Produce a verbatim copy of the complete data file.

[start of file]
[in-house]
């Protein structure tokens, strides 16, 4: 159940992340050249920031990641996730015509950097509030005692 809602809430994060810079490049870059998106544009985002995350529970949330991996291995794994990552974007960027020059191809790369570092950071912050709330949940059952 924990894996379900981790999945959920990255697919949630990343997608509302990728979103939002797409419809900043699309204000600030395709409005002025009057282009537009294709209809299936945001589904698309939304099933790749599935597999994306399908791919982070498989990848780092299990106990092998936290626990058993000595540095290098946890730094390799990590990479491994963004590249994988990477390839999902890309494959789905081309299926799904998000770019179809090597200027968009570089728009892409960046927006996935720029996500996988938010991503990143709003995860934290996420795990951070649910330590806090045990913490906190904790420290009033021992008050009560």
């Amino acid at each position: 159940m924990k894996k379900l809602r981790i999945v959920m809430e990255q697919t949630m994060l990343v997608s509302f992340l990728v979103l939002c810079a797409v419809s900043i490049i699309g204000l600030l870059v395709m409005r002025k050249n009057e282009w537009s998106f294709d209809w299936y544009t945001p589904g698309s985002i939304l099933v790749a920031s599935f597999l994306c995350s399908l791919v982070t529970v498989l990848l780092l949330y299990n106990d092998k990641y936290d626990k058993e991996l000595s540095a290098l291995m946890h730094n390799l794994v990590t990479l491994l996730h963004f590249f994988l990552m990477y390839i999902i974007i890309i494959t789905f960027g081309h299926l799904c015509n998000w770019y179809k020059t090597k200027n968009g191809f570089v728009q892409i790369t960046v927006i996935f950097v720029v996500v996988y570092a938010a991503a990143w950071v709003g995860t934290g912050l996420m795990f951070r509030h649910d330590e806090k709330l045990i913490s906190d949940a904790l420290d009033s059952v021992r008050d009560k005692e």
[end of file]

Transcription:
[in-house]
């Protein structure tokens, strides 16, 4: 159940992340050249920031990641996730015509950097509030005692 809602809430994060810079490049870059998106544009985002995350529970949330991996291995794994990552974007960027020059191809790369570092950071912050709330949940059952 924990894996379900981790999945959920990255697919949630990343997608509302990728979103939002797409419809900043699309204000600030395709409005002025009057282009537009294709209809299936945001589904698309939304099933790749599935597999994306399908791919982070498989990848780092299990106990092998936290626990058993000595540095290098946890730094390799990590990479491994963004590249994988990477390839999902890309494959789905081309299926799904998000770019179809090597200027968009570089728009892409960046927006996935720029996500996988938010991503990143709003995860934290996420795990951070649910330590806090045990913490906190904790420290009033021992008050009560």
């Amino acid at each position: 159940m924990k894996k379900l809602r981790i999945v959920m809430e990255q697919t949630m994060l990343v997608s509302f992340l990728v979103l939002c810079a797409v419809s900043i490049i699309g204000l600030l870059v395709m409005r002025k050249n009057e282009w537009s998106f294709d209809w299936y544009t945001p589904g698309s985002i939304l099933v790749a920031s599935f597999l994306c995350s399908l791919v982070t529970v498989l990848l780092l949330y299990n106990d092998k990641y936290d626990k058993e991996l000595s540095a290098l291995m946890h730094n390799l794994v990590t990479l491994l996730h963004f590249f994988l990552m990477y390839i999902i974007i890309i494959t789905f960027g081309h299926l799904c015509n998000w770019y179809k020059t090597k200027n968009g191809f570089v728009q892409i790369t960046v927006i996935f950097v720029v996500v996988y570092a938010a991503a990143w950071v709003g995860t934290g912050l996420m795990f951070r509030h649910d330590e806090k709330l045990i913490s906190d949940a904790l420290d009033s059952v021992r008050d009560k005692e």